‘Animal Planet’ Film Crew Saves Real-Life Castaway Who Was ‘Ready to die’ on Australian Island

Host Jeremy Wade and his crew saw the fisherman stranded while filming 'River Monsters'
By Denisse Moreno
Denisse Moreno
Denisse Moreno
April 20, 2016 Updated: April 20, 2016

The Animal Planet film crew saved a fisherman who was stranded on Barranyi North Island in Australia—while the crew was filming River Monsters in November.

Director Stephen Shearman said the castaway “was ready to die,” according to Inside Edition.  

“He had said his last prayer,” said Shearman. “He was prepared to die and meet his maker.”

The show’s host, Jeremy Wade, and his group came across the castaway, who was in peril, while they looked for a Queensland Grouper for an episode called “Death Down Under.” The footage of the rescue was recently released to the public.

In the video, the film crew spots a cooler on the rocks as they approach the island. As they joke about Tom Hanks popping out from among the rocks, referencing the movie “Cast Away,” their joke becomes a reality. They see the fisherman, with no clothes on, who had been separated from his boat two days before. The castaway jumps into the water and he swims to the film crew, pleading for help.

He immediately came down to the water and he’s yelling out ‘Give me some water!
— Jeremy Wade, film host

“He immediately came down to the water and he’s yelling out ‘Give me some water! Give me some water!'” said Wade, adding that the man was “pretty desperate.”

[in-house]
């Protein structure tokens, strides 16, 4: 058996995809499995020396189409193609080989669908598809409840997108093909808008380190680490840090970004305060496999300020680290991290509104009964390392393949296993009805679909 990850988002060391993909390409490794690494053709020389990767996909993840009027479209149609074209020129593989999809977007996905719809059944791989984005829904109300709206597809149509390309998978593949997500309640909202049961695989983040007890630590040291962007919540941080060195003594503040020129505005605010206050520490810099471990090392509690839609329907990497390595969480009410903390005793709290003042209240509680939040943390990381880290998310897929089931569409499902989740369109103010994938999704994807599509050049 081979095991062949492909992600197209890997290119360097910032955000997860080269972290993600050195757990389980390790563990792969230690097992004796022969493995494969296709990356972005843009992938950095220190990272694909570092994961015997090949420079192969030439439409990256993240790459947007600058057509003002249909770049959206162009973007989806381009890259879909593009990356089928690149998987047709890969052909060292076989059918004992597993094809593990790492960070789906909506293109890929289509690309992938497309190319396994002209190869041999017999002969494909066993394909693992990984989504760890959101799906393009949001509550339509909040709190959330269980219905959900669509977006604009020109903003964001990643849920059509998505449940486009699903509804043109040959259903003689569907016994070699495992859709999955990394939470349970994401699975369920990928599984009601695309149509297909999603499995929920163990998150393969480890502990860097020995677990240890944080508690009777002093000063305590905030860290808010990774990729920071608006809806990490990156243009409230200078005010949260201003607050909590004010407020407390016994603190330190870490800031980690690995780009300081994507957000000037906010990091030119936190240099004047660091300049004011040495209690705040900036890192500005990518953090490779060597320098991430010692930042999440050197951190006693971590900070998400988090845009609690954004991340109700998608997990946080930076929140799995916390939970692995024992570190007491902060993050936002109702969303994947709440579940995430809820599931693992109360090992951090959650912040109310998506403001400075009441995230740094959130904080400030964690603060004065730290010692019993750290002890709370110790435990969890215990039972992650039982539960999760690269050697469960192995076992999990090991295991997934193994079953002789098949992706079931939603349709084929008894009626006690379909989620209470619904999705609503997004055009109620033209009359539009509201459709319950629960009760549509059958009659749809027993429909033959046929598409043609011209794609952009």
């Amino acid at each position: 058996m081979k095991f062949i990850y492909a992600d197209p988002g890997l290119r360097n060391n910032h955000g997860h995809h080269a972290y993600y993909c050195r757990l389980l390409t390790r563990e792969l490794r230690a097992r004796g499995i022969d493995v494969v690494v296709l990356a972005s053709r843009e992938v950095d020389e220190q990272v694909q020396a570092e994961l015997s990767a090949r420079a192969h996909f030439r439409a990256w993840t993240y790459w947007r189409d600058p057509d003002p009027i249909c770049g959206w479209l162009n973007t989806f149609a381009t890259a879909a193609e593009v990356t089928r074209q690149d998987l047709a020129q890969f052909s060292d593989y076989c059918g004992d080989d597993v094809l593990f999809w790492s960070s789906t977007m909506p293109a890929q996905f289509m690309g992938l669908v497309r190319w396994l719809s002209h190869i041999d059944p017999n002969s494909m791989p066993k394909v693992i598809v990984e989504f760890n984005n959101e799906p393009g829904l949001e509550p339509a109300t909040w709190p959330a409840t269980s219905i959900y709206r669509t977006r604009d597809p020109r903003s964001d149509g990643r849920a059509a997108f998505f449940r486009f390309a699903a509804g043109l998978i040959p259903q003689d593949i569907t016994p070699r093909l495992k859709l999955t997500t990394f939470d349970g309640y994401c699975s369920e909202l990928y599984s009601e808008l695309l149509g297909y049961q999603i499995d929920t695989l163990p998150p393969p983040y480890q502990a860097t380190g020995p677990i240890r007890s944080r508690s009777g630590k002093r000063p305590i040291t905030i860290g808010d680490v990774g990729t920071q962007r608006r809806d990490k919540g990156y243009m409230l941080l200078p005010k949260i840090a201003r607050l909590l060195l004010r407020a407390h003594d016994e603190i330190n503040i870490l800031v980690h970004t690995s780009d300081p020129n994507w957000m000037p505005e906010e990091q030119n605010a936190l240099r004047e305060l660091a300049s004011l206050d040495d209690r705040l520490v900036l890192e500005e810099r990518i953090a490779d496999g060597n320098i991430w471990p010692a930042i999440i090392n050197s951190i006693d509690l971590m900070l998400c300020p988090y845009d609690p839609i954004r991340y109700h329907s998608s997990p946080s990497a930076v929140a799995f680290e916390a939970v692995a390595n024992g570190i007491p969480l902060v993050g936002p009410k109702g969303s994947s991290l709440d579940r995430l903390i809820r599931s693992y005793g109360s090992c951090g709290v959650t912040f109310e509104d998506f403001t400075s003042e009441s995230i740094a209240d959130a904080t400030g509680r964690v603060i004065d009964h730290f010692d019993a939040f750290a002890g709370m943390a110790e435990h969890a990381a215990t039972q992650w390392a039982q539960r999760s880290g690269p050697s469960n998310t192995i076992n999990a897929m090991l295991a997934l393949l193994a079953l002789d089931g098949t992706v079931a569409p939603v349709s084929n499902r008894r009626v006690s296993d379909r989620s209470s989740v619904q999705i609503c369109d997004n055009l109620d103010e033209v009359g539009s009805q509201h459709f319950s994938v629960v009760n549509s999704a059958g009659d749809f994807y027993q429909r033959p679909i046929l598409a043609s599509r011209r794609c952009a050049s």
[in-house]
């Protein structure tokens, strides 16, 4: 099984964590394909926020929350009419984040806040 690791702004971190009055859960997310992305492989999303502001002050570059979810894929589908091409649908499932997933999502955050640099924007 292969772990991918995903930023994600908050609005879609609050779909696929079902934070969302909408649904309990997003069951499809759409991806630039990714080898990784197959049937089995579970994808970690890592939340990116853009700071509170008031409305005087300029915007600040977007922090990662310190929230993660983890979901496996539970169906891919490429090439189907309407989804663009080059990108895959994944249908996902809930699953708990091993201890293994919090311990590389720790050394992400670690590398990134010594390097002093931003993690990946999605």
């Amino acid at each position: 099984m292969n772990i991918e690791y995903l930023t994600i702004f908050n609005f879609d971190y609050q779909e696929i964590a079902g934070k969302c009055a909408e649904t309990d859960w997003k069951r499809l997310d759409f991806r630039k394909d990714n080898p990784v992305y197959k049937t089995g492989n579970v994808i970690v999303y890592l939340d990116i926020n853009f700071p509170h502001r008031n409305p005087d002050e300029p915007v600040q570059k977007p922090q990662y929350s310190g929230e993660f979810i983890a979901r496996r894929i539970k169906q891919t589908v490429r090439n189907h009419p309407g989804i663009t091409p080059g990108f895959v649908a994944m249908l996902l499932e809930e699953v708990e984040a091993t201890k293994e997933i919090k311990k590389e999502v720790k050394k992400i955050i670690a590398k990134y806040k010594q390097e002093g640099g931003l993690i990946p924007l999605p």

The film team hydrated the individual, who they identified as Tremine.

The fisherman said that part of the island caught his attention while stranded because he had found bottles there.

“I was hoping one of the bottles might have a bit of water in it, but it didn’t have no water in it,” he said.

Tremine, an experienced fisherman, was looking for oysters when he was separated from his vessel. Without water and under the scorching sun he suffered heatstroke. Wade said Tremine could have died if he was stranded on the island for another day. The average daily temperature in that area is 110 degrees F. The survival limit in those conditions is two or three days, if lucky. 

The crew gave Tremine water and hydration pills, which he threw up.

“His body wasn’t ready for that at all. His condition was quite serious,” Sherman said.

They sent him for medical attention then brought him back to their lodge for rest, where he made a quick recovery.

Tremine said he would be more careful from now and vowed to start smoking again.

“He’s promised God he’s going to start smoking again. If he had a lighter, he’d be able to cook, and he’d have a fire,” Shearman said.